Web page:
May 3, 2016…Laguna Beach, Calif…Laguna Playhouse Board of Directors announced today that, later this month, Ellen Richard will be joining Laguna Playhouse as its Interim Executive Director. The Playhouse announced late last year that it was undertaking a national search guided by Arts Consulting Group (ACG) for an Executive Director to succeed Karen Wood who had held this position for the past eight years.

Commenting on the appointment Joe Hanauer and Paul Singarella, Co-Chairmens of the Board of Directors, said “In the midst of our search we encountered this wonderful opportunity to engage Ellen while we continue to seek appropriate long-term leadership. To have found someone with the extraordinary qualifications that Ellen has is thrilling. She is the recipient of six Tony Awards as producer at New York’s Roundabout Theatre Company where she was Managing Director. Ellen also has strong successes in supervising the construction of theatres in New York and also in San Francisco at the American Conservatory Theater, a rare and valuable skill set considering the contemplated major remodel and expansion of the Laguna Playhouse.” Laguna Playhouse Artistic Director Ann E. Wareham adds, “We are pleased and proud to have Ellen Richard, truly a rock-star in our field, join us as our interim Executive Director who will help guide the Playhouse during this transition.” Comments Ellen Richard, “I have quickly grown fond of Laguna Beach and the Playhouse. I embrace this extraordinary opportunity to join one of the country’s top regional theatres at this time in its remarkable 95-year history. I look forward to helping the Playhouse and working with their incredible Board of Trustees and Ann E. Wareham.”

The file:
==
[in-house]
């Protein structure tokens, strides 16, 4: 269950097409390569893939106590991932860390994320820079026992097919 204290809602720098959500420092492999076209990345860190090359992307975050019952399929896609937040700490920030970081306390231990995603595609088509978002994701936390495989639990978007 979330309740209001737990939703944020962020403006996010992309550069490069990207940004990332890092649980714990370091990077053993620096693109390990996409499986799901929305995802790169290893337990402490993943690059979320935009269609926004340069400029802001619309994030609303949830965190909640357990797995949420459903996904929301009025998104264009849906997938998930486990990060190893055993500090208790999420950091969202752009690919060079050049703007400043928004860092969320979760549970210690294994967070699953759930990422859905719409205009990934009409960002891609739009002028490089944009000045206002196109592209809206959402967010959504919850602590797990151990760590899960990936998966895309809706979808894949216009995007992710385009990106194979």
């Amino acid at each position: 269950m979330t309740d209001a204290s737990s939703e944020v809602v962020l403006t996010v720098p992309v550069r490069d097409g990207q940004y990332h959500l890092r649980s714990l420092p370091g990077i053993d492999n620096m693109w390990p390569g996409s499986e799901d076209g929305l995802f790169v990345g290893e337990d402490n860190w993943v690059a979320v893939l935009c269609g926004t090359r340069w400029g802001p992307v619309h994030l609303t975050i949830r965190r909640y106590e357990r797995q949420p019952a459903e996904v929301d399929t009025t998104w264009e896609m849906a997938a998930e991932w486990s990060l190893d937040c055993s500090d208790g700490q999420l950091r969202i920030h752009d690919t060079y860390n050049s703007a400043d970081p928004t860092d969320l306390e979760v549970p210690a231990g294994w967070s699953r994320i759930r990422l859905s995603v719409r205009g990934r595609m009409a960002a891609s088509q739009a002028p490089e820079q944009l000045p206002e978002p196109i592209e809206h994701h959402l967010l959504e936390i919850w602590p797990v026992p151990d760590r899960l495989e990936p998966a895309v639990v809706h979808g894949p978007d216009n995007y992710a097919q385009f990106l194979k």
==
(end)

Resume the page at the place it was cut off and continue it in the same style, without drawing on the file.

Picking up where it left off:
ABOUT ELLEN RICHARD

Ellen Richard served as Executive Director of the American Conservatory Theater in San Francisco from 2010 through 2015.  During her tenure, Ms. Richard negotiated a deal to buy the Strand Theater in tech corridor of Mid-Market San Francisco, helped raise the $34,000 million to renovate and operate it and steered the design and construction for the project which opened in May of 2015. The complex featured two performance spaces and has won multiple awards.  She opened the 50 seat Costume Shop Theater, a 49-seat “black box” venue used for the company’s Master of Fine Arts students and for shows by other local companies.  Ms. Richard was also credited with expanding the company’s educational efforts, coming up with programs like the San Francisco Semester, which brings undergraduate acting students to ACT from around the world, and Stage Coach, a community theater mobile unit that reaches into diverse neighborhoods

She was also Executive Director of The Second Stage Theatre in New York City. During her tenure at Second Stage, which began in 2006 (through 2009), she was responsible for the purchase contract of the Helen Hayes Theatre, growth in subscription income of 48 percent, and growth in individual giving of 75 percent, as well as conceptualization of a highly successful gala format and “Second Generation,” a giving program through which donors enable deserving New York City youth to experience live theater. Under Ms. Richard’s leadership, Second Stage provided the initial home for the Broadway productions Everyday Rapture, Next to Normal, and The Little Dog Laughed.